Caterina Fabrizio’s voice dips, almost reverently, as she describes a beloved piece from her family’s Italian textile company, Dedar. “Fabric should provide an emotional impact,” she says, waxing poetic about the Dante, a sumptuous but sturdy velvet that’s risen to bestseller status over the brand’s 40-year lifespan. It’s just one of the 3,000 high-end home materials, wallpapers, and trimmings currently offered by the design house. “We want people to fall in love with a fabric first, then figure out how to use it,” she adds.
As the co-owner of a family business that’s inextricably linked to its headquarters’ surroundings—the shores of Lake Como, which was Italy’s silk production hub at the turn of the 18th century—Fabrizio’s passion for artisanal traditions is only matched by her sharp eye for discovery. While Como fuels Dedar’s longstanding commitment to fine craftsmanship, neighboring Milan, the backdrop to her company’s sleek showroom, promises Fabrizio a front-row seat to an edgier design scene. “You cannot take Como without Milan,” she says. “It’s very important to have dialogue between the roots and the vision.”
Since she joined the business more than 20 years ago, its customer base, once solely native, has significantly expanded thanks to a fashion-forward approach. It now caters to an increasingly global clientele, and collaborates with renowned designers such as Stephen Burks and heavyweights like Hermès, who Dedar advises on its home furnishing line. “There’s a timelessness to our products, but we also don’t mind being a little daring, a bit audacious,” says Fabrizio. “We feel very confident that you can express yourself through an elegance that doesn’t necessarily conform.”
Though Fabrizio officially brought her creative muscle and free-spirited aesthetic to Dedar in 1994, she and her brother, Raffaele, spent the bulk of their adolescent years shadowing their enterprising parents on business trips to far-flung locales. It was on an excursion across the Indian subcontinent that a teenage Fabrizio first encountered the rustic perfection of matka, or hand-loomed silk, while journeys to Turkey’s carpet-producing regions sparked her interest in intricate Anatolian weaves. “We still have a lot of visual memories,” she says. “It’s why we’re so open to different inspiration and style sources.”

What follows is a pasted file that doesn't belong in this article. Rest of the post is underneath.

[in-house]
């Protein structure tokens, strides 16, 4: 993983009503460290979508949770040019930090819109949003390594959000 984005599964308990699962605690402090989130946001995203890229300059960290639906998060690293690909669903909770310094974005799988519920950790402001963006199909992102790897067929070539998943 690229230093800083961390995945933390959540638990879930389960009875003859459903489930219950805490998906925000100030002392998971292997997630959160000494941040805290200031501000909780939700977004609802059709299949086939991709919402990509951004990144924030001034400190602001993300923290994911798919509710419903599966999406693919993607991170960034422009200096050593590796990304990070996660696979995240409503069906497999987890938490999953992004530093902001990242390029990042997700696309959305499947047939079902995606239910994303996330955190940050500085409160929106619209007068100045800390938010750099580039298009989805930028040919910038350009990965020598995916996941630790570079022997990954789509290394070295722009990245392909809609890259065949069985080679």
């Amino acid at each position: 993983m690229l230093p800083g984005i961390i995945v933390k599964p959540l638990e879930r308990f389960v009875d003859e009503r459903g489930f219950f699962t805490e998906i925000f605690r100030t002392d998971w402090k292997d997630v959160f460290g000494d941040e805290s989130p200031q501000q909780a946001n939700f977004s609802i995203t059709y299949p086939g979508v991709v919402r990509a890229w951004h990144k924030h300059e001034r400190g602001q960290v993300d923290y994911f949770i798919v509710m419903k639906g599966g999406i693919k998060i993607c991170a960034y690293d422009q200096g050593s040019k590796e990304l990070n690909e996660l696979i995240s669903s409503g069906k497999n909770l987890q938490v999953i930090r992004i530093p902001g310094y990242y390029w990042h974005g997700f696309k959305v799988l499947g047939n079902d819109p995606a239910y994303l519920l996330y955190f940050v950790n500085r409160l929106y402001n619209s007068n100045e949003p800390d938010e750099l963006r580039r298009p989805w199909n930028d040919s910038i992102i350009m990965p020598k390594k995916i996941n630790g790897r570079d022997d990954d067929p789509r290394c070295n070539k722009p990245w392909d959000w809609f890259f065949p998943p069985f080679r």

She might as well be expressing the peripatetic sentiment that streams through Dedar’s kaleidoscopic spring 2016 collection, an exuberant tribute to weaving and wanderlust. “The yarn is the protagonist this year,” she declares, singling out the Reversi, a tartan-inspired design. The rest of the cosmopolitan selection takes cues from 18th-century Chinoiserie, American textile artist Anni Albers, and Russian painter Kazimir Malevich, making it nearly impossible to define.
But Fabrizio has always resisted categorization, ensuring that all of Dedar’s offerings pair decadence with durability, and proving that form and function don’t have to be mutually exclusive. Case in point: Fireproof jacquard, which also plays a starring role in the latest catalogue. “When we first decided to apply advanced technology to our silks, our mill workers told us we were trying to get to the moon on a Vespa—it turned into a family joke, because that’s really what it felt like for a couple of years,” she says.
Despite her reach-for-the-stars ambitions, Fabrizio insists she’ll never drift from her family’s foundations in historic Como, where nearly 80 percent of the company’s lineup is still produced. “We try to make things where we can get them done best,” she says, “And there’s something very rich when you have roots there.”